Nasa reveals final shuttle dates

The shuttle is entering its final days

The US space agency (Nasa) has fixed the dates of its last shuttle flights.
The final orbiter to launch before the whole fleet goes into retirement will be Endeavour on 31 May, 2010.
It will be carrying critical spare parts for the International Space Station (ISS) including communications equipment and shielding panels.
By the time the shuttle fleet is stood down, Nasa hopes to have demonstrated the replacement technology with a test flight of its Ares launch vehicle.
The trial mission, called Ares I-X, will be unmanned and will check out the key components needed to loft the new Orion crew carrier which is expected eventually to take astronauts back to the Moon.
The dates of the remaining shuttle flights are provisional and could change. As has been the case throughout the orbiters' history, a technical hitch or unfavourable weather conditions can always push back a flight by several days.
The next shuttle mission on 8 October this year will go to the Hubble Space Telescope to give it one last service.
The outstanding orbiter flights are then dedicated to finishing construction of the ISS, and stocking the platform with critical auxiliary components.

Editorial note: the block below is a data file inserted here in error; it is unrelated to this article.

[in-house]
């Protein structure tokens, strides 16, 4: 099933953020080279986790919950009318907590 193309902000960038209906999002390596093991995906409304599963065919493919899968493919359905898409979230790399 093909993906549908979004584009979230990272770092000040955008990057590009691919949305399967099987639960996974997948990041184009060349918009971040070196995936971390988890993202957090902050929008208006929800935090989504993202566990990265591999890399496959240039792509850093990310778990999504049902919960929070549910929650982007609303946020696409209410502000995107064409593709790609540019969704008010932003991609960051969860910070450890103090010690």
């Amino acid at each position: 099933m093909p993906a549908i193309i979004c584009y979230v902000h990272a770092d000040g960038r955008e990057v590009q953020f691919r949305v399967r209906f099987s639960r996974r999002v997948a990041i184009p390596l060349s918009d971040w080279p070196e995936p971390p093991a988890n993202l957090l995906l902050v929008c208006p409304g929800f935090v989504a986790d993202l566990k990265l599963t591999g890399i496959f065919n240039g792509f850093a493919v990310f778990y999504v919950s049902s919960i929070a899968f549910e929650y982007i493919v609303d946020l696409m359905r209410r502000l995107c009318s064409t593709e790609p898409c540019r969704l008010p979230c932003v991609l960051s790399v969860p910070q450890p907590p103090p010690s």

The Cupola will give astronauts an all-round view of the station

The last big structural items that need to be lofted include the fourth, starboard "backbone" segment and the fourth set of solar arrays. These are scheduled to fly on Discovery on 12 February next year.
The last major European-built component to go up on a shuttle - on Endeavour on 10 December, 2009 - will be the Cupola window.
This observation module was constructed by Alenia Spazio (now incorporated into Thales Alenia Space) in Turin and is currently stored in the Space Station Processing Facility at the Kennedy Space Center.
The 1.8-tonne Cupola will act like a control tower for the ISS. Its trapezoidal windows will give astronauts a panoramic view of the platform.
They will enter it to observe exterior operations, using controls in the module to guide the robotic arm system as it makes repairs or moves around supplies.
"Astronauts are going to love it and they are going to spend every available minute they possibly can in there, just because the view will be so spectacular," explained Jim Flemming from Boeing (the aerospace company did the early concept work on Cupola).
Nasa will begin test flights of post-shuttle technology next year

"It will also provide really good photography of the Earth. The glass is good enough for that. The astronauts take a lot of pictures and for the public at large, that's a fantastic benefit," he told the BBC when we visited the Processing Facility in February.
With the shuttle retired, the ISS will rely on the European ATV, Japanese HTV and Russian Progress craft for logistics.
Nasa is backing commercial operators to take up at least some missionsin the future.
Before the US returns to the ISS with Orion, it is expected the station will have been visited by the Falcon/Dragon launch system now in development with SpaceX.
The Californian company claims its totally reusable system will dramatically reduce the cost of low-Earth orbit operations.